The reports were sent by ICE in April to the Senate Appropriations Committee and the Senate Judiciary Committee, as required by law. ICE confirmed the authenticity of the two reports, which lay out 72,410 removals of immigrants who said they had one or more U.S.-born children in 2013.

The reports show that even parents of U.S. citizens are among the hundreds of thousands of undocumented immigrants being expelled from the United States each year.

Children born in the U.S. are given automatic citizenship, regardless of their parents’ immigration status, and a 2013 report by Human Impact Partnersestimated that 4.5 million U.S. citizen children…

View original post 368 more words

Dr. Dre’s Son Curtis Young Talks On His Fathers Success

As he works on making a name for himself in entertainment, Chris Young, one of Dr. Dre’s sons, says that the task is difficult.

“You can’t get out of that giant’s shadow,” Young says during an interview with XXL. “So I’m still in his shadow—and because of him, I have the Young name, and the Foundation—but what I understood was, he paved the road that I gotta walk down regardless, so I need to brand myself as an artist to understand that. And by me saying that, I mean I have different entities besides music, so that’s what helped me kind of stay out of his shadow, because I’ve got things that he’s not doing. Kind of like how he’s got the headphone thing, I’ve got other things.”

Young has rapped as Hood Surgeon and has appeared in a few independent films, though he was not cast to portray his rather in the forthcoming N.W.A biopic, Straight Outta Compton.

“I actually tried out for the role, ’cause the casting company called me,” Young says. “But my father wanted somebody with more acting experience, and I haven’t been acting for a long time, so I’m happy for the guy that got the role. It’s one of those things where we want what’s best for the movie and for the film. I had a lot of fans that were upset about it, but whatever’s best for the film, that presents it in that light, then I’m for it.”

Iraqis In a U.S. Court, Accusing Blackwater of Killings in 2007

AWASHINGTON — The witness wore a suit with no tie, the top button of his gray shirt undone. He had told this story many times, and now that he was in the United States, telling his story at last to a jury, he appeared neither hurried nor anxious.

Sarhan Deab Abdul Moniem, the witness, was a traffic officer that day in September 2007, when a convoy of Blackwater Worldwide trucks pulled into his traffic circle in Baghdad and started shooting. He held up two hands, showing jurors how he had pleaded with the American security contractors to stop. Through an interpreter, he spoke in a matter-of-fact way about running toward a victim inside a white Kia sedan.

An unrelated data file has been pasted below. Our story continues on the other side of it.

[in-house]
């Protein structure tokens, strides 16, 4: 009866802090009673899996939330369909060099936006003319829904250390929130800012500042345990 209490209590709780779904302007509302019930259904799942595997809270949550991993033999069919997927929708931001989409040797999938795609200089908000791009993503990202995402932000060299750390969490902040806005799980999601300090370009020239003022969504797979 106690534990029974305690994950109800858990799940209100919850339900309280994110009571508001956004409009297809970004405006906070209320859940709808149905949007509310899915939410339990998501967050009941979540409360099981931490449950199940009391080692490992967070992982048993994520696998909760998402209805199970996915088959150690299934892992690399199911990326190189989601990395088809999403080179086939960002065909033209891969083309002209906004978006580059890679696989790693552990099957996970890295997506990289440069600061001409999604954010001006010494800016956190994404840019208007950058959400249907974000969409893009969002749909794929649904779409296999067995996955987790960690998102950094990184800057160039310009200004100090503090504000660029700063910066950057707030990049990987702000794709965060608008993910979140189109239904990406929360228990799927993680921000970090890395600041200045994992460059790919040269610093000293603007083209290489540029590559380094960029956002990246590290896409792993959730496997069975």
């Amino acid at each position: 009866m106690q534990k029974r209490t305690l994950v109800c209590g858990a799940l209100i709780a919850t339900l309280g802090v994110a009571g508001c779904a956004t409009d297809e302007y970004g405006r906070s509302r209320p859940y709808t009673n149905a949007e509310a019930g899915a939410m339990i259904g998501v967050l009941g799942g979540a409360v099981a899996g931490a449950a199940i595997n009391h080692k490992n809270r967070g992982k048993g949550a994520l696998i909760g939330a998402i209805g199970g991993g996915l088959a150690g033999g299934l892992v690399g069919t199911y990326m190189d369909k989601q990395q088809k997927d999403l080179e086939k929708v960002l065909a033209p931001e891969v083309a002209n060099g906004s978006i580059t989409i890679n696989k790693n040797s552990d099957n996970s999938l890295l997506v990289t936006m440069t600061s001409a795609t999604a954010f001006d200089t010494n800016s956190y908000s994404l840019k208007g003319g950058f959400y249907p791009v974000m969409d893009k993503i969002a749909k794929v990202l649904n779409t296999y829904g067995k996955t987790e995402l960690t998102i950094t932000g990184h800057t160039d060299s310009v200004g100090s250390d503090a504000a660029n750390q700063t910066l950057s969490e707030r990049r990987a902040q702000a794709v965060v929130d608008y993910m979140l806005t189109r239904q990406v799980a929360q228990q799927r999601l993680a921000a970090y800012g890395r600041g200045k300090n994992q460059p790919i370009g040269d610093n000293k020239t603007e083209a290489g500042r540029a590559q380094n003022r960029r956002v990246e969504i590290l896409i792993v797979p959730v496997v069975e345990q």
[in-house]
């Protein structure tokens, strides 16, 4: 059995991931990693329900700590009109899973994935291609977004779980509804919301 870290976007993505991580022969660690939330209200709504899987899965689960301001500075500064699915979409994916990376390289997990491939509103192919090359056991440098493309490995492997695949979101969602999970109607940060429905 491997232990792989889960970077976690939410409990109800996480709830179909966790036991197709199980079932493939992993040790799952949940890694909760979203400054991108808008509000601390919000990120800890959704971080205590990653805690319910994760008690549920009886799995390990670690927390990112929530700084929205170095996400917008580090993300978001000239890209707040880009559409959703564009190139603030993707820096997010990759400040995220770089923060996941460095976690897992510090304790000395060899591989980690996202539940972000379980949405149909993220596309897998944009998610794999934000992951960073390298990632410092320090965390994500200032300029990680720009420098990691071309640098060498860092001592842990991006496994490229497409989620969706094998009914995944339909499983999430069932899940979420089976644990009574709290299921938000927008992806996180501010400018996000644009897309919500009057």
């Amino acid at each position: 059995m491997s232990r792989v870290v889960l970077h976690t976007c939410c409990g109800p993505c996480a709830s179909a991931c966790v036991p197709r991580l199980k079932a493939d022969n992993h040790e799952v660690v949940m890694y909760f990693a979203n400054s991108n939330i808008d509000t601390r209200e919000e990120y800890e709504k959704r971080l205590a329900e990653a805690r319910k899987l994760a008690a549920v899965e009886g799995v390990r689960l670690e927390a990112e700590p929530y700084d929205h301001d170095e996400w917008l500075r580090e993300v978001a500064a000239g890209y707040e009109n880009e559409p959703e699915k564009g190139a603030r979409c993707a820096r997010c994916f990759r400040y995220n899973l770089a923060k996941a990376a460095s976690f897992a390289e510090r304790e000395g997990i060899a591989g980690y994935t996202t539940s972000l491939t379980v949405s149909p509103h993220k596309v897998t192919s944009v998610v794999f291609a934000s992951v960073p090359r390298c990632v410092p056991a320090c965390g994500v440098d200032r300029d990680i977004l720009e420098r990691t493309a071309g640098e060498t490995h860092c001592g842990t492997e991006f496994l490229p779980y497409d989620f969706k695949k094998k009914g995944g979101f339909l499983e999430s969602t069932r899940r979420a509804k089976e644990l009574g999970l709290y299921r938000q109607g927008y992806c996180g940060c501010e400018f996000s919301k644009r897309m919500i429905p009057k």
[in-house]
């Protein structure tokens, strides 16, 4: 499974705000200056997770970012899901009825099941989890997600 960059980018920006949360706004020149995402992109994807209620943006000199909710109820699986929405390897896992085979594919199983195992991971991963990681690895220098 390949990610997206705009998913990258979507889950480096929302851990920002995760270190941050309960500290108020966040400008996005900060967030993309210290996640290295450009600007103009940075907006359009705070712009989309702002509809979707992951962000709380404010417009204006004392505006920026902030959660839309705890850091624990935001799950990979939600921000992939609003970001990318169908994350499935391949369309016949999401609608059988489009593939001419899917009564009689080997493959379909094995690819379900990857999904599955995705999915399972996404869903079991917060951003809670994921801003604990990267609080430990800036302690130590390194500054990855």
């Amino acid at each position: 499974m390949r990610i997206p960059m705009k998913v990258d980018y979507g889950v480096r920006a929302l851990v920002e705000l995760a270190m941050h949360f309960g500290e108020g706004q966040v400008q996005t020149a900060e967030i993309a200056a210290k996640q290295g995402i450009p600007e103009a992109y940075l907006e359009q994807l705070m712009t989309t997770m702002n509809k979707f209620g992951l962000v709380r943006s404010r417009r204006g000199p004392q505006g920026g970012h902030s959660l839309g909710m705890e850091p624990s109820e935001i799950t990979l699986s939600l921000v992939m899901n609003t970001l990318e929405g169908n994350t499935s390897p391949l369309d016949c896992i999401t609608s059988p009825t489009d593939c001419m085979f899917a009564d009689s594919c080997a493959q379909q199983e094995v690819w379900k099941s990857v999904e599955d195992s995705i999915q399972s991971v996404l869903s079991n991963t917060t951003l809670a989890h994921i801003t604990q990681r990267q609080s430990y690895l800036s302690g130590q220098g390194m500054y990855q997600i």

“There was a lady. She was screaming and weeping about her son and asking for help,” Mr. Moniem said. He showed jurors how she had cradled her dead son’s head on her shoulder. “I asked her to open up the door so I could help her. But she was paying attention only to her son.”

More than four dozen Iraqi citizens like Mr. Moniem are scheduled to travel to Washington in the coming months to testify against the Americans who they say fired wildly on unarmed citizens, leaving 17 Iraqis dead. For years, they have waited as the case wound its way through the American court system. In a courtroom steps away from the Capitol, they are finally having their say. The Justice Department says it will be the largest number of foreign witnesses to testify in a criminal trial.

Video | The Blackwater Shooting Witnesses shed new light on the killing of 17 Iraqis by American contractors in Baghdad.
“Significant resources have been expended to ensure the witnesses have access to the U.S. court system,” said Andrew C. Ames, a spokesman for the F.B.I., which is coordinating the travel arrangements.

Family members and survivors have said they see this trial as a test of America’s judicial system. And though they have expressed frustration and skepticism, dozens have volunteered to take part.

They are not all as understated as Mr. Moniem. The government’s first witness, Mohammed Hafedh Abdulrazzaq Kinani, broke down last week as he talked about his 9-year-old son, Ali, who was shot in the head while riding in the back seat of the family car. Mr. Kinani sobbed so uncontrollably that Judge Royce C. Lamberth sent the jury out of the room. The next day, one juror said she had been too haunted to sleep. The judge excused her from service.

The Nisour Square shooting was a signature point in the Iraq war, one that inflamed anti-American sentiment abroad and contributed to the impression that Americans were reckless and unaccountable. The Iraqi government wanted to prosecute the security contractors in Iraq, but the American government refused to allow it.

A car that burned in September 2007 when Blackwater Worldwide security contractors opened fire in a Baghdad traffic circle, killing 17 people.